20. g6 There is no good way to stop the threat of 21. Rxh6+gxh6, 22. Qxh6 mate, so Steinitz resigns. […] [1:0]

Bird, Henry – Lasker, Emanuel 1:0, 1892
Center Game, Danish Gambit


At the time of this game, Lasker was two years away from taking the World Chess Championship from Wilhelm Steinitz.  Bird had been a major player on the European scene since the 1840’s.

  1. e4 e5 2. d4 exd4 3. c3!? The Danish Gambit. It makes for exciting play, but it is not considered to be quite sound.

3… dxc3 4. Bc4 cxb2 5. Bxb2 Qg5!? Early development of the queen is not good.

[The modern method, first recommended by Carl Schechter about a century ago, is to return the two extra pawns to get the queens off the board with an equal position. 5… d5 6. Bxd5 Nf6 7. Bxf7 Kxf7 8. Qxd8 Bb4 9. Qd2 Bxd2 10. Nxd2 Re8  -0.12|d16 Rybka4]

  1. Nf3 Qxg2? Some have claimed that the Golden Rule is, “Never take the queen knight pawn with your queen.” That should probably apply to the king knight pawn too. Obviously this is the point of Black’s last move, but it is never-the-less bad.  Black’s queen is exposed to attack and he is horribly behind in development.

[Black still has a good position after 6… Qa5 7. Nc3 d6 8. O-O  +0.20|d17 Rybka4]

  1. Rg1 Bb4? If Lasker was not lost already, this seals his fate because it leaves the g-pawn undefended.

[7… Qh3 8. Bxf7 Kd8 9. Rxg7 Qh6 10. Rxg8 Rxg8 11. Bxg8  +2.24|d15 Rybka4 White is up a piece for a pawn.]

  1. Ke2 Qh3
  2. Bxf7! Kd8

[Obviously not 9… Kxf7 10. Ng5 Ke8 11. Nxh3  +8.34|d14 Rybka4]

  1. Bxg7 Ne7 11. Ng5 Due to the threat of Ne6+ Lasker has to give up his queen to avoid checkmate.

11… Qh4 Instead he decides to commit suicide. 12. Ne6# [1:0]

Sometimes the old guys get in their licks.

Marshall, Frank James – Capablanca, Jose Raul, 1:0, 1909

Queen’s Gambit, Orthodox Defense

At the time of this match Marshall was the U.S. Chess Champion.  Capablanca, from Cuba, was ostensibly in the U.S. to study engineering at Columbia University, but in reality he spent most of his time playing chess.  Capablanca won the match 8 – 1 with 14 draws, but Marshall’s one win was memorable.

  1. d4 d5 2. c4 e6 3. Nc3 Nf6 4. Bg5 Be7 5. e3 Ne4 6. Bxe7 Qxe7 7. Bd3 Nxc3 8. bxc3 Nd7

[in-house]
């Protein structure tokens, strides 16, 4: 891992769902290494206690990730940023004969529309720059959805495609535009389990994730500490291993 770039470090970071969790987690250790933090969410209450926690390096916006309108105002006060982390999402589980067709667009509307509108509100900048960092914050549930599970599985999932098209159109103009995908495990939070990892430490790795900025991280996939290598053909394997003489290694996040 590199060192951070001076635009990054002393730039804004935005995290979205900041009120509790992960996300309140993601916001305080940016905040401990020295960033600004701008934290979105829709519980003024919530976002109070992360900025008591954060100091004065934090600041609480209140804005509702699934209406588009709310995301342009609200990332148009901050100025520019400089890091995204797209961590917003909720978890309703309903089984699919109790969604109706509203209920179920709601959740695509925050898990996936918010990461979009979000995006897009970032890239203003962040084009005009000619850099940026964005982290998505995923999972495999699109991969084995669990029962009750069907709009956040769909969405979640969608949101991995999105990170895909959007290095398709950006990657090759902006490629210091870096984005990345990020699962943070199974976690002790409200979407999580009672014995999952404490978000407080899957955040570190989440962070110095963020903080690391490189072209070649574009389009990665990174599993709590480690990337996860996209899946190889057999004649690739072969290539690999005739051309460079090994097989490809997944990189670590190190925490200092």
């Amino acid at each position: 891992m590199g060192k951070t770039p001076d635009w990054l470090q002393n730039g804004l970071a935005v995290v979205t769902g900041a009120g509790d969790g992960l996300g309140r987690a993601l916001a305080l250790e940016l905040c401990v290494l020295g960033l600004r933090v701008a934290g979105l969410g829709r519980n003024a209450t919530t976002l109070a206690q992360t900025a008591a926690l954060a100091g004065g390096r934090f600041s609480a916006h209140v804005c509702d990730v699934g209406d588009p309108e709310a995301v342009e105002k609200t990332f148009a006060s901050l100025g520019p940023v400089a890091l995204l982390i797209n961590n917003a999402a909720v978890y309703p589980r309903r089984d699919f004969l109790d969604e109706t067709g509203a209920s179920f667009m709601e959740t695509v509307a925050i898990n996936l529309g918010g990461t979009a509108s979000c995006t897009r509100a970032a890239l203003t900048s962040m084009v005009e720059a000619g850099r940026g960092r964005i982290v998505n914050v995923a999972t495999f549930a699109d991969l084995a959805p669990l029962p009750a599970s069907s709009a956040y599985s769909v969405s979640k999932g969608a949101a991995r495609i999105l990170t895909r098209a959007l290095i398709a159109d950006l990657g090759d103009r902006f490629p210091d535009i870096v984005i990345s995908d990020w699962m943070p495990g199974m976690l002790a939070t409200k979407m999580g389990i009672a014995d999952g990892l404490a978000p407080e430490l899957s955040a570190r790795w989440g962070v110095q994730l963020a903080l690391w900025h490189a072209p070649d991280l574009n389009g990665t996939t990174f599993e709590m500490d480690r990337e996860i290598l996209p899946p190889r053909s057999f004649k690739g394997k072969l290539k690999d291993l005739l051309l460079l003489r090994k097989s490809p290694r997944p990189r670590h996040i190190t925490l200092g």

[Another game from the same match – 8… dxc4 9. Bxc4 b6 10. Qf3 c6 11. Ne2 Bb7 12. O-O O-O 13. a4 c5 14. Qg3 Nc6 15. Nf4 Rac8 16. Ba2 Rfd8 17. Rfe1 Na5 18. Rad1 Bc6 19. Qg4 c4 20. d5 Bxa4 21. Rd2 e5 22. Nh5 g6 23. d6 Qe6 24. Qg5 Kh8 25. Nf6 Rxd6 26. Rxd6 Qxd6 27. Bb1 Nc6 28. Bf5 Rd8 29. h4 Ne7 30. Ne4 Qc7 31. Qf6 Kg8 32. Be6 fxe6 33. Qxe6 Kf8 34. Ng5 Ng8 35. f4 Re8 36. fxe5 Re7 37. Rf1 Kg7 38. h5 Be8 39. h6 Kh8 40. Qd6 Qc5 41. Qd4 Rxe5 42. Qd7 Re7 43. Rf7 Bxf7 0-1, Marshall Frank J (USA) – Capablanca Jose Raul (CUB), New York 1909 Match]

  1. Nf3 O-O 10. cxd5 exd5 11. Qb3 Nf6 12. a4 c5 13. Qa3 b6!? The pawn just becomes a target on this square.

[13… Ne4 14. O-O Be6  +0.05|d16 Rybka4]

  1. a5 Bb7 15. O-O Qc7 16. Rfb1 Nd7?! Always try to avoid passive defense.

[16… Ne4 17. Bxe4 dxe4 18. Nd2 cxd4 19. cxd4 Bd5  +0.43|d19 Rybka4]

  1. Bf5 Rfc8 18. Bxd7 Qxd7 19. a6! Bc6 20. dxc5 bxc5 21. Qxc5 Rab8? Allowing Marshall to undermine the defense of the bishop. Capablanca’s position was already difficult due to passive defense, now it is critical.

[21… Rc7 22. h3 h6 23. Rb2 f6 24. Nd4 Rac8 25. Qa3 Qe8 26. Rab1  +1.02|d15]

  1. Rxb8 Rxb8 23. Ne5 Qf5 24. f4 Rb6?? Instantly fatal.

[He would still have a slim chance after 24… Ba8 25. Qxa7 Rf8  +2.67|d18 Rybka4]

 

  1. Qxb6!! Brilliant! Capablanca resigns.

[Capablanca was no doubt hoping for 25. Nxc6?? Rb1 26. Rxb1 Qxb1 27. Kf2 Qc2 28. Ke1 Qc1 29. Ke2 Qc2 30. Kf3 Qe4 31. Kg3 Qg6 32. Kh4 Qh6 33. Kg4 Qg6 34. Kf3 Qe4 35. Kg3 Qg6 36. Kh4 Qh6 37. Kg4 Qg6 38. Kf3 Qe4 Draw by three fold repetition.]

[…]

[He has to take the queen, but it loses quickly. 25… axb6 26. Nxc6 Qe4 (26… Qd7 27. a7 Qxc6 28. a8=Q Qxa8 29. Rxa8#; 26… Qc8 27. Ne7 etc.) 27. a7 Qxe3 28. Kh1 h5 29. a8=Q  +10.40|d14 Rybka4]

[1:0]